In March 2023, Google suspended PDD Holdings’s Pinduoduo e-commerce app after versions of it were found to contain malware. Malicious instances of the Pinduoduo app exploited a zero-day vulnerability in Android that allowed it to steal personal data and install malware on compromised devices.

The US government subsequently warned users of potential data risks when buying from Temu. Later that year, a class action lawsuit was filed against Temu, alleging that the company collected more data than was necessary and in a greater amount than publicly disclosed.

The lawsuit quoted experts who alleged that Temu “purposefully and intentionally” loaded tools into its app that “execute virulent and dangerous malware and spyware activities on user devices”.

Temu disputed the claims, pointing out that the quoted experts were sourced from a report generated by a short-selling firm and thus biased.

That report was produced by Grizzly Research, which lists some questionable features of the Temu app based on its analysis. These include system logs being requested from “/system/bin/logcat” and users’ MAC addresses being put into a JSON file to be sent externally. It also claims that the app has “a stealthy method” of getting compiled code onto the user’s system at runtime that “has not been seen by any security detection scans”.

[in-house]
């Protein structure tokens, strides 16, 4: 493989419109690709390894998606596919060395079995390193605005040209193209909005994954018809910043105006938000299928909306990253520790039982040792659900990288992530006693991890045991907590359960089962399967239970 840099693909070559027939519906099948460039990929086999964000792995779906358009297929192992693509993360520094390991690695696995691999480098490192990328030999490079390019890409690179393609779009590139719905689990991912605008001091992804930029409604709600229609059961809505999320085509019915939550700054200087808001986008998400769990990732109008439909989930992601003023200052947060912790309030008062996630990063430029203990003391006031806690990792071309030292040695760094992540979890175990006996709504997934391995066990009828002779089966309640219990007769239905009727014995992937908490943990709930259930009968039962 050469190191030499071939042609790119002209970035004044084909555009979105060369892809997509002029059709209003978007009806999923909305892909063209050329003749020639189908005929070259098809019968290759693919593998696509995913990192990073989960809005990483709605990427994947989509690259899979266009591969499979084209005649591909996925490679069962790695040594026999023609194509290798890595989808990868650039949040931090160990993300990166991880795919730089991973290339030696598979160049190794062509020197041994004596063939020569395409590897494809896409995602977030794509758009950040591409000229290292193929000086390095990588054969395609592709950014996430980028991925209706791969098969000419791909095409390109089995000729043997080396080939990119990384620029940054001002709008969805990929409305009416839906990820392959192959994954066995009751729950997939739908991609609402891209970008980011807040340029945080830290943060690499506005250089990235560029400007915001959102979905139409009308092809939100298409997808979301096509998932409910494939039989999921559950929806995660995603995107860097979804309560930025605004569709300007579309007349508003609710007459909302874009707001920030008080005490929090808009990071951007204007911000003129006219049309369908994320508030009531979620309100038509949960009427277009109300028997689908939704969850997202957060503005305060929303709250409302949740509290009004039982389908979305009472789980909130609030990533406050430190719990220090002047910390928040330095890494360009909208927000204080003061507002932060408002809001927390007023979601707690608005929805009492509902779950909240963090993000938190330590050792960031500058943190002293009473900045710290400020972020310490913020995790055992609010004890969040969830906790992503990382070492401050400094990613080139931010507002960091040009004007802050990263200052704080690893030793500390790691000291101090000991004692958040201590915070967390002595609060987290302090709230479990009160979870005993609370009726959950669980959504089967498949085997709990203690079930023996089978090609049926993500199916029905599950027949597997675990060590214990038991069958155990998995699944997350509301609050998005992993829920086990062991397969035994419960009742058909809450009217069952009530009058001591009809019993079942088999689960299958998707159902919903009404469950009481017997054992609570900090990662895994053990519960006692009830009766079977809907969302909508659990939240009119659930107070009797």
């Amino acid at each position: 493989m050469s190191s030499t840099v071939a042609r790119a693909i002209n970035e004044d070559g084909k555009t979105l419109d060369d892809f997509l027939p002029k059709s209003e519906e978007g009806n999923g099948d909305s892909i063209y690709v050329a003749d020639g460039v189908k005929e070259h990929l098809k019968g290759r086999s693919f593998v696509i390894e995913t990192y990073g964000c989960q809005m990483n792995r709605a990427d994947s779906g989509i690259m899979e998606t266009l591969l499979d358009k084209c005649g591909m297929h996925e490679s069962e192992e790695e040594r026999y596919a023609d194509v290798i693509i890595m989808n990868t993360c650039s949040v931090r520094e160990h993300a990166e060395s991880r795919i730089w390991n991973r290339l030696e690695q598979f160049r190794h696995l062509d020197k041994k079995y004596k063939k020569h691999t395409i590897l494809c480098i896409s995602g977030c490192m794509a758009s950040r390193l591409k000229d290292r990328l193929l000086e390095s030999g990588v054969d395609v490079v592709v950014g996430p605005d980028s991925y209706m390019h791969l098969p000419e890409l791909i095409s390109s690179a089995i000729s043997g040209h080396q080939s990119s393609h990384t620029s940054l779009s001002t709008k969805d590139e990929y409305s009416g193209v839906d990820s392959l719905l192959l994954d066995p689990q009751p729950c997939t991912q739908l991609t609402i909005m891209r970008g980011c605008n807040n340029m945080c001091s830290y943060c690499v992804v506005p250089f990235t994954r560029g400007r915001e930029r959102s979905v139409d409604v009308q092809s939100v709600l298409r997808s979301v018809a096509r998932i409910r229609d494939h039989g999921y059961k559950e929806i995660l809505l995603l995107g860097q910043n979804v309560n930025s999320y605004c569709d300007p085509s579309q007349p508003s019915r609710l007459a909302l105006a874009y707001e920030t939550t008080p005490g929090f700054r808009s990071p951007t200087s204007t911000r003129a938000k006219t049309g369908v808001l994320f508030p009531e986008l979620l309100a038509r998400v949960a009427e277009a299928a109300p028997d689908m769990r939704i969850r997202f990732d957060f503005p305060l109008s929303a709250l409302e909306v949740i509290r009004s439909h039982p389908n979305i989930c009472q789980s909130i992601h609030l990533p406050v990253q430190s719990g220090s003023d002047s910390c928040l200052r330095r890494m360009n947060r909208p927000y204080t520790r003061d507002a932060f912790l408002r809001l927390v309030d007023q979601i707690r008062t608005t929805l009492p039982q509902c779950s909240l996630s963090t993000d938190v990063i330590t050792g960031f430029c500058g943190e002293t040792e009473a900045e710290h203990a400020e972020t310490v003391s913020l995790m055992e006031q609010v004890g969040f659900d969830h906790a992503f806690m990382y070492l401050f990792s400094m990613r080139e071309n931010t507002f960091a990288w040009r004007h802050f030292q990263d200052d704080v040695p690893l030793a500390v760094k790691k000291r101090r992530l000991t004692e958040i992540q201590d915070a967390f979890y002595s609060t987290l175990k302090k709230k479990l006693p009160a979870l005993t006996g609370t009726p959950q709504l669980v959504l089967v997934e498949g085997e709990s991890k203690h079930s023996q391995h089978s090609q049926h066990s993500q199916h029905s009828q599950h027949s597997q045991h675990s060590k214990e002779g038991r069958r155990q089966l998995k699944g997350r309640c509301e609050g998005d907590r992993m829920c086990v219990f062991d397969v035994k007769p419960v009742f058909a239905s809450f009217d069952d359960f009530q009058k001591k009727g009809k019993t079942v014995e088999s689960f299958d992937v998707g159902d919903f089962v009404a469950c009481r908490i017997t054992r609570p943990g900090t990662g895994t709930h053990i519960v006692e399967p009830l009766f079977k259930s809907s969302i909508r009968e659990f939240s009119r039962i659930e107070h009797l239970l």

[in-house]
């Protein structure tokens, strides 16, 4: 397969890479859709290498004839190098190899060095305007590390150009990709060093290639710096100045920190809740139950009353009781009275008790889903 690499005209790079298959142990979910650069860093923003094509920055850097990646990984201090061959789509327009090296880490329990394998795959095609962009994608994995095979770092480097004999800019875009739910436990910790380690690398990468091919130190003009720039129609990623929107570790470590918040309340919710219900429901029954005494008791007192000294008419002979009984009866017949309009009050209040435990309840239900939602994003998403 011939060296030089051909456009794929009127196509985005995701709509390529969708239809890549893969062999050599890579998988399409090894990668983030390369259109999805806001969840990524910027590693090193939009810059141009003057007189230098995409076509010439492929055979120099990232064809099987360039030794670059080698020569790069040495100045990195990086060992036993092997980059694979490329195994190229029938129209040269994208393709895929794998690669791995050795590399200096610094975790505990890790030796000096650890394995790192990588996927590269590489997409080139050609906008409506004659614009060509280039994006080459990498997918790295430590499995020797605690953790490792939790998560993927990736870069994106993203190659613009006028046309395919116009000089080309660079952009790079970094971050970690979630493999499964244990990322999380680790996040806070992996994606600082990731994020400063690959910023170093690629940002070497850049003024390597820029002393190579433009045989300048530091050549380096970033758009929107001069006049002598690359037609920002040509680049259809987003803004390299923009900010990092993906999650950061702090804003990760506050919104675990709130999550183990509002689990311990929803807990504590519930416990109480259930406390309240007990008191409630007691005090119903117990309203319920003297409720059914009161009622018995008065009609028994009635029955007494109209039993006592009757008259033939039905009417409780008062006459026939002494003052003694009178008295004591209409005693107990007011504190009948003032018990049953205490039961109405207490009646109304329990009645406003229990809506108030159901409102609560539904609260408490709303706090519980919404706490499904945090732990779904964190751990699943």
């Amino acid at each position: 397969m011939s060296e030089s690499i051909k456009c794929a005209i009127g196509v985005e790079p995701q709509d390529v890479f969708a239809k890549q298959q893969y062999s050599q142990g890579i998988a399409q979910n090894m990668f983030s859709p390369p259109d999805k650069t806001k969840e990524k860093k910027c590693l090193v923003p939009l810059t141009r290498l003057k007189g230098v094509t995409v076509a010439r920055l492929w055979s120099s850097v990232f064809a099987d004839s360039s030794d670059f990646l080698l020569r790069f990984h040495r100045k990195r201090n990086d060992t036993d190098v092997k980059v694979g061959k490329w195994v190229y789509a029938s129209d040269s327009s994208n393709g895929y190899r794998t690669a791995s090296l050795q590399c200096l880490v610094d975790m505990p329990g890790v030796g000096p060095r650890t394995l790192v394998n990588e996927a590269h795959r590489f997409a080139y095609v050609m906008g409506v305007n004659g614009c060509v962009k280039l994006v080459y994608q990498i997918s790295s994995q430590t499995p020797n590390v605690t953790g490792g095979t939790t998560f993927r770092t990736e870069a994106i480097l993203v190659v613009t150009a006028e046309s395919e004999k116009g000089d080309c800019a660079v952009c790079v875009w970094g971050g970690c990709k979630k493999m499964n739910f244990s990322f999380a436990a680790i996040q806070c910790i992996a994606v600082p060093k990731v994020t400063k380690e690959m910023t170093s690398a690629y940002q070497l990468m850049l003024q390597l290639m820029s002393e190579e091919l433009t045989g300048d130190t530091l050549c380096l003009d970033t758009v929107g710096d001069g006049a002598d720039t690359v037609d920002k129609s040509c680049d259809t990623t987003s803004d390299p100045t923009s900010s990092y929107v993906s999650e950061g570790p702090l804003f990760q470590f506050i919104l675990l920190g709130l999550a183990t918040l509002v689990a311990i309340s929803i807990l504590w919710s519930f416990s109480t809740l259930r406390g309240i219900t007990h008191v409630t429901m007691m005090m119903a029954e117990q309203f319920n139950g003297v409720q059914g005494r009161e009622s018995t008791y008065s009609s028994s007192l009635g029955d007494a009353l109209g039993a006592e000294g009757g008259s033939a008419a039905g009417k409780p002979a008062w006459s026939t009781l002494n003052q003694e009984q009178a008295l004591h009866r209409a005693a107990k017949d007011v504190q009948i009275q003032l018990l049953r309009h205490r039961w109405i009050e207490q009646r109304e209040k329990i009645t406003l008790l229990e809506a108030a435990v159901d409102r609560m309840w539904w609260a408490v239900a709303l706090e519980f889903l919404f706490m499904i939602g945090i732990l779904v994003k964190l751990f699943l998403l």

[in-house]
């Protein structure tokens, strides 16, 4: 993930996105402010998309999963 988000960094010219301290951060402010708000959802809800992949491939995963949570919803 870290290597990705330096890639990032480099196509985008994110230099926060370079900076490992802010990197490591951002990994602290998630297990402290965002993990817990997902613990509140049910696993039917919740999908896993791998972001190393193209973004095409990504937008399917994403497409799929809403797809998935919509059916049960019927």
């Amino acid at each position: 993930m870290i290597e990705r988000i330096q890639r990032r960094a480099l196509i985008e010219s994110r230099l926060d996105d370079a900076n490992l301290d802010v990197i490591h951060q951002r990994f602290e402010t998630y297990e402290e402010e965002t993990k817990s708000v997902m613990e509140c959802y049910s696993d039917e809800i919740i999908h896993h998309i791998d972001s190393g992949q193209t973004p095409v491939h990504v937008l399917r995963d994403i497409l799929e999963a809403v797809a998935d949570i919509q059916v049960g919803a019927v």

While the Grizzly Research report makes for damning reading, it’s difficult to trust a company dedicated to sending other companies’ share-price spiraling.

More independent-minded experts suggest the risks of the Temu app aren’t as pronounced. According to the chief information security officer at cybersecurity firm Acronis, the Temu app, which requests 24 permissions, isn’t as “aggressive” as the Pinduoduo app, which requests as many as 83 permissions.

Other controversies

Beyond its data practices, Temu faces accusations of forced labor and contributing to environmental degradation. A US government investigation warned of an “extremely high risk that Temu’s supply chains are contaminated with forced labor”, while in France, legislators have approved a law banning the advertising of ultra-fast-fashion companies like Temu.

How to delete your Temu account

If the above has made you think twice about continuing with Temu, you’ll be glad to know that it’s easy to delete your Temu account. Just do the following:

In the app:

  1. Login to your account and tap your avatar.
  2. Tap “Settings”.
  3. Tap “Account Security”.
  4. Tap “Delete your Temu account”.
  5. Tap “Delete” again to confirm.

Via the website:

  1. Login to your account and tap your avatar.
  2. Click “Account Security”.
  3. Click “Delete your Temu account” at the bottom of the screen.
  4. Click “Delete” again to confirm.